carbohydrate n.
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  1. Carbohydrate Notes

  2. There are 2 main types of carbohydrates. • Simple carbs • are 1 or 2 sugars in very small molecules. • Complex carbs • are very large molecules made of many simple carb units.

  3. Atomic arrangement in a basic sugar molecule. 6 carbons- 12 hydrogens- 6 oxygen atoms C6 H12 O6OR CH2O 1: 2: 1 ratio

  4. Carbohydrate Characteristics • Subunits are sugars • Glucose is a 6-C sugar • The names of carbohydrates generally end in “ose” • Mono (1), Di (2), Poly (more than 2) + saccharide (sugar) • 4 kcals/gram of energy

  5. Foods that are naturally high in carbohydrates are more healthful than those with added sugars because: • They provide many vitamins, minerals and protein. • Added sugars are simple carbohydrate, which must be used right away or stored often as fat.

  6. Insulin is vital to the body’s energy supply • It signals the cells to accept glucose, giving them energy to function, triggers liver and muscle cells to remove extra glucose from blood, store it as glycogen for future energy needs.

  7. Monosaccharides • Provide energy - readily broken down to release energy (metabolism) • Serve as building blocks of other carbohydrates (Disaccharides, Polysaccharides) • Ex: Glucose (C6H12O6)fructose, galactose (with 6 C) • Food sources for simple sugars are: • Fruits • Candy • Dairy products

  8. Disaccharides • Two monosaccharides • The most common disaccharide is sucrose (Table sugar) • Maltose = composed of 2 glucose • Milk sugar = lactose (1 glucose + 1 galactose) • Malt sugar = maltose (2 x glucose)

  9. Polysaccharide • Many saccharides (monomers) • Polysaccharide - polymer of sugars • May contain only 1 type of sugar or more • To digest polysaccharides, we must first hydrolyze (break down) • Ex: Starch (plants) or glycogen (animals)

  10. Functions of Polysaccharides • Long term storage of sugars (energy) • Starch - polymer of glucose in plants • Glycogen - polymer of glucose in animals, more branched than starch

  11. STARCH Starch is the most consumed polysaccharide in the human diet Found in rice, wheat, corn, and potatoes, peas, bananas, various forms of bread and noodles (including pasta). Cornstarch is used in cooking for thickening foods such as sauces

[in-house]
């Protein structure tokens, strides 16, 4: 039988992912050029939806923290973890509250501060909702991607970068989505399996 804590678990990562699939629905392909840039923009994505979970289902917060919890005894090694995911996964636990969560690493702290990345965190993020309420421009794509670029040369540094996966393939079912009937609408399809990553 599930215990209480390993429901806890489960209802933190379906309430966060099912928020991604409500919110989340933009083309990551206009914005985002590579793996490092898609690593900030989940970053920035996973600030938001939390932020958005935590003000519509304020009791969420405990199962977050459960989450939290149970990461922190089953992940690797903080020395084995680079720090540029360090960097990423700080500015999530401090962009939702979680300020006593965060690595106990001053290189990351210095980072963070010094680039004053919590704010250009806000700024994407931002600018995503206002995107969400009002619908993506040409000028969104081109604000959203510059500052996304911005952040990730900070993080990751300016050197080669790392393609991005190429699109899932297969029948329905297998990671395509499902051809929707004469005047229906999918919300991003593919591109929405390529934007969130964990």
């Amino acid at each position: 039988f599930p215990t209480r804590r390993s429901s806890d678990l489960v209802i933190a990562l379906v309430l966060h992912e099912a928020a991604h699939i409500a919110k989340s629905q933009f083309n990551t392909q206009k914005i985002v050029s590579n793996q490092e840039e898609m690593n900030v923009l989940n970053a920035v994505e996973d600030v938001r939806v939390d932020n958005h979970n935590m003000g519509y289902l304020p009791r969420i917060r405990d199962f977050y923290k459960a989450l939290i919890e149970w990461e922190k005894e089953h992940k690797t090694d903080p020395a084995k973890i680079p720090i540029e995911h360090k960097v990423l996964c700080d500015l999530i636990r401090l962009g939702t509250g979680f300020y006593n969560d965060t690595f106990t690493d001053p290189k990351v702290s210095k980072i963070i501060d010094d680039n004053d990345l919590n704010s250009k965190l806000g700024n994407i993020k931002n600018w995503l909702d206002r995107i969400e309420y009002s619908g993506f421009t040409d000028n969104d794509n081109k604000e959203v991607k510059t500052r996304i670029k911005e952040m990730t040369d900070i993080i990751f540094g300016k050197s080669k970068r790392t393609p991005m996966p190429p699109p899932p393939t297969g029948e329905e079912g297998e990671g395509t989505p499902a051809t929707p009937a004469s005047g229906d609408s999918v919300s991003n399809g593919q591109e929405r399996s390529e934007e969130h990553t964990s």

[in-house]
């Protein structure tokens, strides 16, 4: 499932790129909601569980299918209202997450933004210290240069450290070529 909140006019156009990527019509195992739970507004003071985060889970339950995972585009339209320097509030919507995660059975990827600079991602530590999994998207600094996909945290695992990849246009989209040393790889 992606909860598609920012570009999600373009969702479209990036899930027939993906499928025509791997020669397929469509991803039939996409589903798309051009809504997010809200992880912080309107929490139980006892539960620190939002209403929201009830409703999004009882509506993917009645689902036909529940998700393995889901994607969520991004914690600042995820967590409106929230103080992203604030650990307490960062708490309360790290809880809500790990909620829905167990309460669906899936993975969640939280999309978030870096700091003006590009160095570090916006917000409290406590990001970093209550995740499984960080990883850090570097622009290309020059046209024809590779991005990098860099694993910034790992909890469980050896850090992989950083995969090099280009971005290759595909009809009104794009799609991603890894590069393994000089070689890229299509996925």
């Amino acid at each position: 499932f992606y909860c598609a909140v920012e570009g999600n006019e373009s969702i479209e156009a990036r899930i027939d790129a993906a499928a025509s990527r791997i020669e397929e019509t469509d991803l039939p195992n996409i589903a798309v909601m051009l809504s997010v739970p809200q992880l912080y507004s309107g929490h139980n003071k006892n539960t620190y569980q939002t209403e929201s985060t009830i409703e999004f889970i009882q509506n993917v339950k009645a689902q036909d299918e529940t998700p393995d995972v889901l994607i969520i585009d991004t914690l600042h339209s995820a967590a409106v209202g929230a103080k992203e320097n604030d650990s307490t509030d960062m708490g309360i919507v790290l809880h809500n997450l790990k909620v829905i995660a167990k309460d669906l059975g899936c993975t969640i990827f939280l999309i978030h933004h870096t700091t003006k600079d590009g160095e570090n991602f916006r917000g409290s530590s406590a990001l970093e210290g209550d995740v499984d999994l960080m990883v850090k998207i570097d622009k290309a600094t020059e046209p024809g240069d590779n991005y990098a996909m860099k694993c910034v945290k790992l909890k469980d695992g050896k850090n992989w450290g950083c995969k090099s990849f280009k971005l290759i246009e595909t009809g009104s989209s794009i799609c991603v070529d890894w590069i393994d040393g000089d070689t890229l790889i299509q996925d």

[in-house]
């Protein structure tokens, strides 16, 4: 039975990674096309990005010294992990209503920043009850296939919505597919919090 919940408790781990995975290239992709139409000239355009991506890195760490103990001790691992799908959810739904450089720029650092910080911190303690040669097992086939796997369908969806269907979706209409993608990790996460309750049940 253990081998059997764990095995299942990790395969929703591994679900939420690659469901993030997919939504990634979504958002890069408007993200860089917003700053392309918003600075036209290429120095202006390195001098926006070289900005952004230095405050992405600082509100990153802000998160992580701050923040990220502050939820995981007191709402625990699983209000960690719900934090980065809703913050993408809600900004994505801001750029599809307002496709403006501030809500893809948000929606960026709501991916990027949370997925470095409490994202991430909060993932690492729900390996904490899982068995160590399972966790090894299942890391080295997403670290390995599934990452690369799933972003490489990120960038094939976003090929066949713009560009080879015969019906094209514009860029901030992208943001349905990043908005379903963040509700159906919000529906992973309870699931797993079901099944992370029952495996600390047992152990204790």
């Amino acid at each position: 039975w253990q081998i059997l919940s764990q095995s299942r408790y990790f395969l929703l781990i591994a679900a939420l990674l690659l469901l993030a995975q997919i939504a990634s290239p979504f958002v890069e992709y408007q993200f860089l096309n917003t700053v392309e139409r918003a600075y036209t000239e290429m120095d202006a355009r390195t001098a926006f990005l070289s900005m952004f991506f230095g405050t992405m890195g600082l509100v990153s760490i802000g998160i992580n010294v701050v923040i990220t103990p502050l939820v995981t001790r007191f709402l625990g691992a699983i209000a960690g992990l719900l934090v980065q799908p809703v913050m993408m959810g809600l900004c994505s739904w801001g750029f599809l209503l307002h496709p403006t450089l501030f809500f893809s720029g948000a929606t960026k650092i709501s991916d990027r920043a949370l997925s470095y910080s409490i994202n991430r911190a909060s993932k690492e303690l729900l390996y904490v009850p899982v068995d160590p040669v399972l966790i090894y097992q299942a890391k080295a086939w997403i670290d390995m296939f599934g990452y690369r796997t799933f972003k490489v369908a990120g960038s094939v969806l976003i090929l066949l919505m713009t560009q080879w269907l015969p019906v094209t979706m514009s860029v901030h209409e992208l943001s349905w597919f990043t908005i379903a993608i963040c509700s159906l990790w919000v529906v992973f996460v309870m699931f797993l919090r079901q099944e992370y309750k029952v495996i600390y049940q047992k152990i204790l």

12. GLYCOGEN Surplus glucose is linked together and stored as glycogen Functions as the body’s main energy reserve If there is no glucose, glycogen is available to be broken down into glucose and used The conversion of glucose to glycogen (storage – lowers blood sugar by taking it out of the blood stream and storing it as glycogen in the liver) and glycogen to glucose (takes stored glycogen, breaks it down into glucose, and releases it into the blood stream, raising blood glucose) are the usual mechanism for maintenance of normal levels of blood sugar

  13. FIBER Dietary fibers are the indigestible portion of plant foods Non-starch polysaccharides such as cellulose Fiber is NOT used for energy

  14. Insoluble Fiber Functions of Insoluble Fiber Move bulk through the intestines Control and balance the pH (acidity) in the intestines Benefits of Insoluble Fiber Promote regular bowel movements and prevent constipation Remove toxic waste through colon in less time Help prevent colon cancer Food Sources of Insoluble Fiber Vegetables such as green beans and dark green leafy vegetables; Fruit skins and root vegetable skins Whole-wheat products; Wheat oat; Seeds & Nuts

  15. Soluble Fiber Functions of Soluble Fiber Prolong stomach emptying time so that sugar is released and absorbed more slowly (makes you feel full longer) Benefits of Soluble Fiber Lower total cholesterol and LDL cholesterol (the Bad cholesterol) therefore reducing the risk of heart disease Regulate blood sugar for people with diabetes Food Sources of Soluble Fiber Oat/Oat bran Dried beans and peas Nuts & Barley Fruits such as oranges and apples Vegetables such as carrots